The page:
We were sitting in the conference room in his Harlem office, and Billy Hunter’s voice was rising now, because this was a story he loved to tell. This was March, the NBA was bursting with popularity, and the executive director of the National Basketball Players Association felt strong and sure, buoyed by a TKO of David Stern in an impromptu All-Star weekend locker-room scrap with his superstars watching.
He wasn’t talking so much for the commissioner’s ears but those of his unwieldy 400-plus players union. This was Hunter, an old prosecutor, where he does his best work: hyperbole reaching a crescendo, a rallying cry for the one chance he had to sidestep a collective bargaining slaughter, holding together his players, pushing back desperation.
Here he was, sitting at the big oak table, eyes alive and hands flailing in the air. These had been words delivered to Stern, he promised. Yes, this was the best of Billy Hunter.
"I don’t know where you were raised, but I lived with rats," Hunter told the emperor of basketball. “I used to kill rats. We had a .22 rifle and we would lay in the kitchen and shoot them on the floor. One thing my grandmother taught me was that if you got a rat trapped, you’ve got to give his ass a way out because he will fight you if he has to.
“If you don’t give us a way out, a chance for a compromise, you’re going to get a fight.”
When a large gathering of players meets him in Las Vegas on Thursday, this is undoubtedly the Hunter they will see and hear – and for his sake, hopefully feel. He has nothing to bring them except grim labor news: no counterproposal from the owners, no optimism that a deal can be struck before they start missing paychecks and missing regular-season games. The agents have lost faith in Hunter, but that doesn’t mean his rank-and-file follow blindly with them. He’s always been much stronger with his players – much more connected – than he’s been with the agents who represent them.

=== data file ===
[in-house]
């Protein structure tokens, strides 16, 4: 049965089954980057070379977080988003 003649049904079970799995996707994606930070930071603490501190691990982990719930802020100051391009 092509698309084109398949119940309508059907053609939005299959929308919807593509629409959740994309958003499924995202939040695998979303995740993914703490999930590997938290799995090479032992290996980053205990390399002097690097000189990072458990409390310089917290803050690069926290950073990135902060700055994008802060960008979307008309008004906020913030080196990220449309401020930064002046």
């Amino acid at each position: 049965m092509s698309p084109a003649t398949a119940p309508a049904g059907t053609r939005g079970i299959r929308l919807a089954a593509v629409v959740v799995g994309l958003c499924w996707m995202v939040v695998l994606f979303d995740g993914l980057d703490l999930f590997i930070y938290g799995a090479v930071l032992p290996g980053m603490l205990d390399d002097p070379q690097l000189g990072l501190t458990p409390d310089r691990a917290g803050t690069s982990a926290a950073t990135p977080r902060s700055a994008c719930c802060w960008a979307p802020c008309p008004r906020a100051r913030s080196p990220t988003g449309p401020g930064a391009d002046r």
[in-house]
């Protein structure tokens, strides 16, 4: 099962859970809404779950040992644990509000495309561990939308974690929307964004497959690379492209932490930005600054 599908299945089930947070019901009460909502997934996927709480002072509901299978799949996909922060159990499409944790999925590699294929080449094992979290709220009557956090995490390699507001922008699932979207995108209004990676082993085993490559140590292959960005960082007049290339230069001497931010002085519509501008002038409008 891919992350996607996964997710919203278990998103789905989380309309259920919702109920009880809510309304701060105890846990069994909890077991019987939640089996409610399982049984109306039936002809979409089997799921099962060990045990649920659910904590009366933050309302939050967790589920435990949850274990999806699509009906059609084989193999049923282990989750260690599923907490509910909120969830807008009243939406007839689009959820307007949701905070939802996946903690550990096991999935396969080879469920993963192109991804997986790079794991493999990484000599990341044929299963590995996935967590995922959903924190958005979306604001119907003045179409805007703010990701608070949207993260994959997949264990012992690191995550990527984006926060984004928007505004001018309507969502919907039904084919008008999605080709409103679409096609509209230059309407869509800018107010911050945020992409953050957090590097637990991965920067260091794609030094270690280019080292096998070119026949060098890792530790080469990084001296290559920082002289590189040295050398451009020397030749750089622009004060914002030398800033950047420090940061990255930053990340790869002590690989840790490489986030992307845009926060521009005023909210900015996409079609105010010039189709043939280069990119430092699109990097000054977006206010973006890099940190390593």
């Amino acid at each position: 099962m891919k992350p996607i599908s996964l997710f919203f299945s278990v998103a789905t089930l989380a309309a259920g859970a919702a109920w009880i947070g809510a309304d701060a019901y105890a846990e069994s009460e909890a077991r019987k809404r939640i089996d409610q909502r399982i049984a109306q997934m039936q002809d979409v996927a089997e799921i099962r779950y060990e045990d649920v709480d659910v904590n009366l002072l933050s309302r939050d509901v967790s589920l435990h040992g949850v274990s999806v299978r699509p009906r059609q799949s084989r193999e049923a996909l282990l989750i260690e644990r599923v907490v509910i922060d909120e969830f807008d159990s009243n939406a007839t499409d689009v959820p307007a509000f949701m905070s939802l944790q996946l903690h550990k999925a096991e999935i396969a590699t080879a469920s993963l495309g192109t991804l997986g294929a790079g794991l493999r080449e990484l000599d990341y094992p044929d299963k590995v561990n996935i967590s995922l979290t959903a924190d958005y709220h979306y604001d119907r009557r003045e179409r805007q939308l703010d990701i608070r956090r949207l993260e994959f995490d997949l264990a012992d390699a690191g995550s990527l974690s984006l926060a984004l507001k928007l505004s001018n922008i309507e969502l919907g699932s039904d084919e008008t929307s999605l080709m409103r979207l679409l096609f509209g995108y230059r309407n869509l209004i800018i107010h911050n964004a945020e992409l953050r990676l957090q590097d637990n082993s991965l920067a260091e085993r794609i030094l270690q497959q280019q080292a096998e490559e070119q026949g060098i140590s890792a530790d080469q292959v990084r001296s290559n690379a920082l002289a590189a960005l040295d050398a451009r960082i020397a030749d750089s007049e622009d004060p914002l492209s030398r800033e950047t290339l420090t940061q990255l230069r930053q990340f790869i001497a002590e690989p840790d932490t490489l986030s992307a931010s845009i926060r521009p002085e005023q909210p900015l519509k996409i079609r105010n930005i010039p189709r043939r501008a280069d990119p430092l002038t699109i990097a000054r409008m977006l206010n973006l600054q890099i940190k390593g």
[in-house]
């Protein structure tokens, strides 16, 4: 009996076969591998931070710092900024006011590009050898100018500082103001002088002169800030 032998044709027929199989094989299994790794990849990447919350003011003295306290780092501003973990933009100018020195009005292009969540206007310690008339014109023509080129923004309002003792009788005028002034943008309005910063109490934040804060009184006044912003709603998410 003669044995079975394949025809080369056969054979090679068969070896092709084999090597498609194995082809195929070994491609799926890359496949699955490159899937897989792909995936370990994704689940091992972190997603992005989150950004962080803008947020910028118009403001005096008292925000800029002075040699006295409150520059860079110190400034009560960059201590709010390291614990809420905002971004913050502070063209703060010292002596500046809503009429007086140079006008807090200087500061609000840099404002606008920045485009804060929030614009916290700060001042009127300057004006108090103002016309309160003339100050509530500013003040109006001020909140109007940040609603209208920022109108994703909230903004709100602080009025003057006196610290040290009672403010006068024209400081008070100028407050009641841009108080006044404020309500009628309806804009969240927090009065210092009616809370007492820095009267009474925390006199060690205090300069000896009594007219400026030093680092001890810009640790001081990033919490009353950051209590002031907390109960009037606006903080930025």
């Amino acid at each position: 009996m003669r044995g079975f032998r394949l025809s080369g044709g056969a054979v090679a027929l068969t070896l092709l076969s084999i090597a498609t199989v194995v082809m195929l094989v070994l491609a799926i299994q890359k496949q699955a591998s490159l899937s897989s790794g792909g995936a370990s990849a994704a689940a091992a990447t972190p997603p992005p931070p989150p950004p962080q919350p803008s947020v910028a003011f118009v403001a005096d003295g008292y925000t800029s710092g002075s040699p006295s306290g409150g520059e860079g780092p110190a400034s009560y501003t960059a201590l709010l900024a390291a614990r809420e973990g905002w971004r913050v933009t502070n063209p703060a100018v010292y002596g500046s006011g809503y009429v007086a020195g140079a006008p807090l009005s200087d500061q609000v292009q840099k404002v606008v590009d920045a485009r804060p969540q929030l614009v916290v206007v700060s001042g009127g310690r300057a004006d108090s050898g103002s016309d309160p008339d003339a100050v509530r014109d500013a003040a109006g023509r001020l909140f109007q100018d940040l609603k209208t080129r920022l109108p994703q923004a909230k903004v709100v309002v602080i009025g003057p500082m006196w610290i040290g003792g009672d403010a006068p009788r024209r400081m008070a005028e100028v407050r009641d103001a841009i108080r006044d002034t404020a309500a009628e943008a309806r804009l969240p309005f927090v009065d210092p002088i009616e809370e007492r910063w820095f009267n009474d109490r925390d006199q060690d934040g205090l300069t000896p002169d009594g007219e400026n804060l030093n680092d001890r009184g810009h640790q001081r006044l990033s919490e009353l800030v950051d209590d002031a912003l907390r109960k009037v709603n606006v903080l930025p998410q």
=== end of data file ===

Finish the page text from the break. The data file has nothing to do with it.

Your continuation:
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Hunter will again tell the players about the charges of unfair labor which the union filed against the NBA with the National Labor Relations Board, about how the findings on that case will be known within a few weeks. He’ll implore them to hang in there, to believe that there are still too many owners who don’t have the stomach for shutting down a complete season so that they can coerce the players into taking a crushing, one-sided deal. As long as most of the owners sense weakness in the players – sense a void of resolve – they’ll go along with the rabid minority who want complete overhaul.
Eventually, the Los Angeles Lakers, New York Knicks, Chicago Bulls and Miami Heat will start to have louder voices – and start to insist that they should engage the players on the massive givebacks they’ve already offered, find a common ground and get a deal done. Yet the owners won’t do that until they’ve been convinced the players are willing to go the distance and lose a year of paychecks to preserve the structure of this system.
This will be an important day for Hunter, an important meeting. He still can’t sell results, and it’s getting later and later in the game to keep selling faith in him. The agents are coming for his job, his union, and someone needs to convince the players that Hunter isn’t walking them straight into the abyss. He’s always been his best advocate, using fire and brimstone to rally in the bleakest moments. Everything still promises to get darker, gloomier, and Billy Hunter needs a way out, a compromise – and the NBA isn’t giving it to him. He promised David Stern a fight, and everyone’s left to wonder: Who’s still left to go the distance with him?
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